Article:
SHANGHAI – Factory workers demanding better wages and working conditions are hastening the eventual end of an era of cheap costs that helped make southern coastal China the world's factory floor. A series of strikes over the past two months have been a rude wakeup call for the many foreign companies that depend on China's low costs to compete overseas, from makers of Christmas trees to manufacturers of gadgets like the iPad. Where once low-tech factories and scant wages were welcomed in a China eager to escape isolation and poverty, workers are now demanding a bigger share of the profits. The government, meanwhile, is pushing foreign companies to make investments in areas it believes will create greater wealth for China, like high technology. shifting production to the inland areas …Massive investments in roads, railways and other infrastructure are reducing the isolation of the inland cities.

Maybe, but the growing market is still there!

us industry activity percent of gdp
US Industry Activity – Percent of GDP*

Where will these lines go from here?

* US Dept of Commerce, Bureau of Economic Analysis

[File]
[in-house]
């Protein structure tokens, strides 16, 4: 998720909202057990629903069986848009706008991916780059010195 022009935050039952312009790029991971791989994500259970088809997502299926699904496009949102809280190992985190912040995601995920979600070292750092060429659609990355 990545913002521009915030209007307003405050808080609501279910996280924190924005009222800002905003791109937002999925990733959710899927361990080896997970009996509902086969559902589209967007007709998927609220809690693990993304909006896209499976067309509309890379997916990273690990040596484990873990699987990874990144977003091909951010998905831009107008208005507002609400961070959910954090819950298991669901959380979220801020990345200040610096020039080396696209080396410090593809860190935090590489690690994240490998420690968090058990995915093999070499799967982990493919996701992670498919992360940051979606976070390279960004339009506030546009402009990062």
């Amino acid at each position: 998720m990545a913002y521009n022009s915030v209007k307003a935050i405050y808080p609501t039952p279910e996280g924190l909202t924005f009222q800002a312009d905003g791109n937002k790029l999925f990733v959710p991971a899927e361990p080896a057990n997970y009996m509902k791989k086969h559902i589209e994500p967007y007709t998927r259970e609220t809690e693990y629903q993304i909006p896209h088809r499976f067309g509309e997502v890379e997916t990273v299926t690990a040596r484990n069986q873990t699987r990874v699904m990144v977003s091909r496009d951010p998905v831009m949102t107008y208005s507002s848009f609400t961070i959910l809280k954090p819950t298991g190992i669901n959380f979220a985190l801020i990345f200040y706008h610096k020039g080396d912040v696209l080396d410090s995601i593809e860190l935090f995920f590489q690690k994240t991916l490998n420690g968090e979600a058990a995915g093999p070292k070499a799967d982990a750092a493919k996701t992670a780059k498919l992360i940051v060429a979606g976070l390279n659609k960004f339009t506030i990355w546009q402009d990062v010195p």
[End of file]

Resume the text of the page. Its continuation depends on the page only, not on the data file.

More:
us manufacturing future
US Manufacturing Future
  • Focus on design (shorter product life cycles, more customized demands as choices proliferate)
  • Focus on green manufacturing (sustainability)
  • Focus on low volume, high precision, high tech products
  • Focus on developing and using nanomaterial processes – atomic scale layered composites
  • Focus on renewable energy power sources
  • Focus on defense industry
  • High volume only when automated (low volume and product flexibility relative to labor at least for awhile longer)
world wide opportunities successful approaches business 101
World wide Opportunities –Successful Approaches (Business 101)
  • Identify competitive advantage (low cost of labor, primary materials)
  • Identify market needs and means
  • Ensure adequate infrastructure
  • Find investors – gov’t, banks, parent companies
  • Focus on a core
  • automotive parts assembly in Mexico first,
  • then build up to aerospace parts
  • Low Cost Assembly originally in Asia (Is Africa the future?)
  • Global Production  Global Wealth  Logistics Dominance
where do manufacturers build
Where Do Manufacturers Build?
  • Close to Raw Material and Parts Suppliers
  • Close to Customers
  • Adequate Labor Supply and Low Labor Rate
  • Adequate Transportation Network (Air, Rail, Shipping, Roads)